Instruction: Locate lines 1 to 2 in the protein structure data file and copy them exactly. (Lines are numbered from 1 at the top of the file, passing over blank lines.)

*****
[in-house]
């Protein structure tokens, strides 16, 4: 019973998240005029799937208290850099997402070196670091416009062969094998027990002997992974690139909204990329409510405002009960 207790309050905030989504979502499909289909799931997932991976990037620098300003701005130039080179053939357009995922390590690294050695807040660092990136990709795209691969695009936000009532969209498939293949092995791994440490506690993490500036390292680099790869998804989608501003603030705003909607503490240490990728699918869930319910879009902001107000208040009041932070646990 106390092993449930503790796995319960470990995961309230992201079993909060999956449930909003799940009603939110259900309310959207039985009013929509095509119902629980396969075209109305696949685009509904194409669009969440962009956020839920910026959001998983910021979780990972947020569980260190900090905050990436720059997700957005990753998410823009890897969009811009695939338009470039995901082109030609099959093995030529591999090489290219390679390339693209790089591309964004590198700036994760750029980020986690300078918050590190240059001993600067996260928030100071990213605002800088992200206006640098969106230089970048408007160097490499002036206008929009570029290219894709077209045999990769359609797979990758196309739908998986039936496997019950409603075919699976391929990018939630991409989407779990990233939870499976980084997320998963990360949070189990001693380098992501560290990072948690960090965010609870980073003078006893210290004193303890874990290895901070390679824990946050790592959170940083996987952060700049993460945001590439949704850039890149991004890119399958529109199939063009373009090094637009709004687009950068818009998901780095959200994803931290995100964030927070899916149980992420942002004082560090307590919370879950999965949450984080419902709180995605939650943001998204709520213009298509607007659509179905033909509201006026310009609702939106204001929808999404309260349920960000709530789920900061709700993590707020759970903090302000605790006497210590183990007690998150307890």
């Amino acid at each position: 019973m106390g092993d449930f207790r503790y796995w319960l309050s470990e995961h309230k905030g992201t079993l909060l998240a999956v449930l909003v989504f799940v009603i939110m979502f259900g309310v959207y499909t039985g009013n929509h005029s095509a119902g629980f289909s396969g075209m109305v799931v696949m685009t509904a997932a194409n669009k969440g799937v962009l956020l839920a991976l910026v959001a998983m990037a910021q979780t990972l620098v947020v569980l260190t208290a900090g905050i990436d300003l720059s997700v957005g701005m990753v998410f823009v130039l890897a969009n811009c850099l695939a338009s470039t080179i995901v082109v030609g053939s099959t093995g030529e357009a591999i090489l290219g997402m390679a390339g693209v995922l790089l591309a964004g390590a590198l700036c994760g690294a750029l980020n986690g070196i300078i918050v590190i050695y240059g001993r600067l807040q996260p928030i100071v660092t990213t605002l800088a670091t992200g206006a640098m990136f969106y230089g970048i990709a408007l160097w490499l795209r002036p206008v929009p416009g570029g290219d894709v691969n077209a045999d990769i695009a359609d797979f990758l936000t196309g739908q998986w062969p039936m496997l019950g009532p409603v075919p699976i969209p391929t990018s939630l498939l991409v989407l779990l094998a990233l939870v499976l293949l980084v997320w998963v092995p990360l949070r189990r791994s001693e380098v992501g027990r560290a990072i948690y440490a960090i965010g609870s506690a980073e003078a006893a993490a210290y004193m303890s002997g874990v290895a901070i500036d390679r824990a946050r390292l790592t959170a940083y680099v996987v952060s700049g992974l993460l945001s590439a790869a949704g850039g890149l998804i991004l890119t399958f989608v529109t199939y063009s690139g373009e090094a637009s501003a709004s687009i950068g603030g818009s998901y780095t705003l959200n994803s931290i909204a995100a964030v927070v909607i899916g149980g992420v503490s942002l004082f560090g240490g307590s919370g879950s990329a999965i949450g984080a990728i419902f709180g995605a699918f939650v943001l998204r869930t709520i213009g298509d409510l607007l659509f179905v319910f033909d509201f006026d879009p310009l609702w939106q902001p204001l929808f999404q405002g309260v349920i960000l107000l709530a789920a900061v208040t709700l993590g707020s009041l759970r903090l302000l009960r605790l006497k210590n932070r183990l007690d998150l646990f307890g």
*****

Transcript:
[in-house]
């Protein structure tokens, strides 16, 4: 019973998240005029799937208290850099997402070196670091416009062969094998027990002997992974690139909204990329409510405002009960 207790309050905030989504979502499909289909799931997932991976990037620098300003701005130039080179053939357009995922390590690294050695807040660092990136990709795209691969695009936000009532969209498939293949092995791994440490506690993490500036390292680099790869998804989608501003603030705003909607503490240490990728699918869930319910879009902001107000208040009041932070646990 106390092993449930503790796995319960470990995961309230992201079993909060999956449930909003799940009603939110259900309310959207039985009013929509095509119902629980396969075209109305696949685009509904194409669009969440962009956020839920910026959001998983910021979780990972947020569980260190900090905050990436720059997700957005990753998410823009890897969009811009695939338009470039995901082109030609099959093995030529591999090489290219390679390339693209790089591309964004590198700036994760750029980020986690300078918050590190240059001993600067996260928030100071990213605002800088992200206006640098969106230089970048408007160097490499002036206008929009570029290219894709077209045999990769359609797979990758196309739908998986039936496997019950409603075919699976391929990018939630991409989407779990990233939870499976980084997320998963990360949070189990001693380098992501560290990072948690960090965010609870980073003078006893210290004193303890874990290895901070390679824990946050790592959170940083996987952060700049993460945001590439949704850039890149991004890119399958529109199939063009373009090094637009709004687009950068818009998901780095959200994803931290995100964030927070899916149980992420942002004082560090307590919370879950999965949450984080419902709180995605939650943001998204709520213009298509607007659509179905033909509201006026310009609702939106204001929808999404309260349920960000709530789920900061709700993590707020759970903090302000605790006497210590183990007690998150307890």